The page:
I also know I have had patients who work in hospitality and retail who have copped their fair share of rubbish from customers who don’t believe in vaccinations or rules and take it out on the messengers – people who are just trying to earn their living.

We have had just a few times when our staff have had to endure difficulties, but I know they were shaken by it and so my message to everyone for 2022 – please try and dig deep into your kindness stores and think before you erupt/explode/be rude/be ungrateful/ be unkind because my staff (and myself) have worked our guts out this year to keep our practice open and continuing to help people with their pelvic floor dysfunction and more. I do fear that 2022 may well be the most complex yet!

Another shout-out goes to the unsung heroes of Coles Delivery and Click and Collect (and of course Woolies).

What would we do without Coles delivery?

Since the borders have opened I have stayed away from the shops and getting everything delivered is an absolute miracle. I hate shopping at the best of times and to get these deliveries is a life-saver. I have even had groceries delivered to Manly, so that when Sophie and Jimmy first arrived in Australia they had something to get them started. All this for a puny delivery fee of as little as $2 to the most I’ve paid of $10. Unbelievable.

THANKYOU to all the workers and to Coles and Woolies for providing the service to us – especially during the pandemic. 

Finally, I know much more has happened this year, but I just can’t remember it all. Everything is a bit of a blur and maybe that’s a good thing, because a bit like childbirth, if you remembered everything, you may not front up and go again.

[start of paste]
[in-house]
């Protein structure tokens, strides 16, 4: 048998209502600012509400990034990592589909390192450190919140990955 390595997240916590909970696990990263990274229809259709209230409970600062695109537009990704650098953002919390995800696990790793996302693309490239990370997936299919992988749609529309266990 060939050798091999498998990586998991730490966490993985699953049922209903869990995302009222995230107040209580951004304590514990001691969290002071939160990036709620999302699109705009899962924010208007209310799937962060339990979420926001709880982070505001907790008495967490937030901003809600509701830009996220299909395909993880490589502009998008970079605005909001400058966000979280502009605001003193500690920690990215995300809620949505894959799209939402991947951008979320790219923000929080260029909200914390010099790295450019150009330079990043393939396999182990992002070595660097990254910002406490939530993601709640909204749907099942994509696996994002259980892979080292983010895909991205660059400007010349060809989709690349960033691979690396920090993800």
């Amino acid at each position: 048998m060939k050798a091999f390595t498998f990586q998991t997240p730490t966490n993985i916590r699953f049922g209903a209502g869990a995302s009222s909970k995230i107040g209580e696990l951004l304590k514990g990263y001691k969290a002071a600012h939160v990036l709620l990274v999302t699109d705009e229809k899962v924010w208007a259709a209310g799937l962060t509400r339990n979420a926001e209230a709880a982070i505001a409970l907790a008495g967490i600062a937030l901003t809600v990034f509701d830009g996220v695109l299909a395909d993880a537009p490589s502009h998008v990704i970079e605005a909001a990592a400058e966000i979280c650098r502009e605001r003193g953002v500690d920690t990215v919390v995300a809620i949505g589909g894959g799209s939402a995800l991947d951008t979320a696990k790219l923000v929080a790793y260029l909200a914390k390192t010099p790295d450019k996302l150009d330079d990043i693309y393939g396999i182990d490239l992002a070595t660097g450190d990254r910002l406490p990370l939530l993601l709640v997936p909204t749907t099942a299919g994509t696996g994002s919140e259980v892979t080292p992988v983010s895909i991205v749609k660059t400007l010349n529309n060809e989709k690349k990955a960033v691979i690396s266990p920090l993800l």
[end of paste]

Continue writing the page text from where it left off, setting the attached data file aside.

What I do know is that having the whole family together this Christmas has been incredible and I am grateful to the miraculous aligning of the planets that have enabled this to happen.

Borders opening in NSW

Qantas starting up flights again

Jimmy and Sophie’s workplaces both allowing them to work from Australia for two weeks while they ‘quarantine’ prior to coming to Qld

Pricing of the flights not being totally exhorbitant.

Negative COVID test before getting on the plane

Negative COVID test on Day 1 after landing

Negative COVID test on Day 5 

Negative COVID test before crossing the border

Border pass being issued

The flight wasn’t cancelled due to flight staff illness (like the 80 that were on Xmas Eve)

The flight took off (after a medical emergency delay mind you)

Oh the relief and joy of seeing them walking up the corridor from the plane.

Welcome home Sophie and Jimmy 

Please let 2022 be happy, healthy and safe. Saying Happy New Year these days definitely requires a little finger crossing. 

 

 

%d bloggers like this: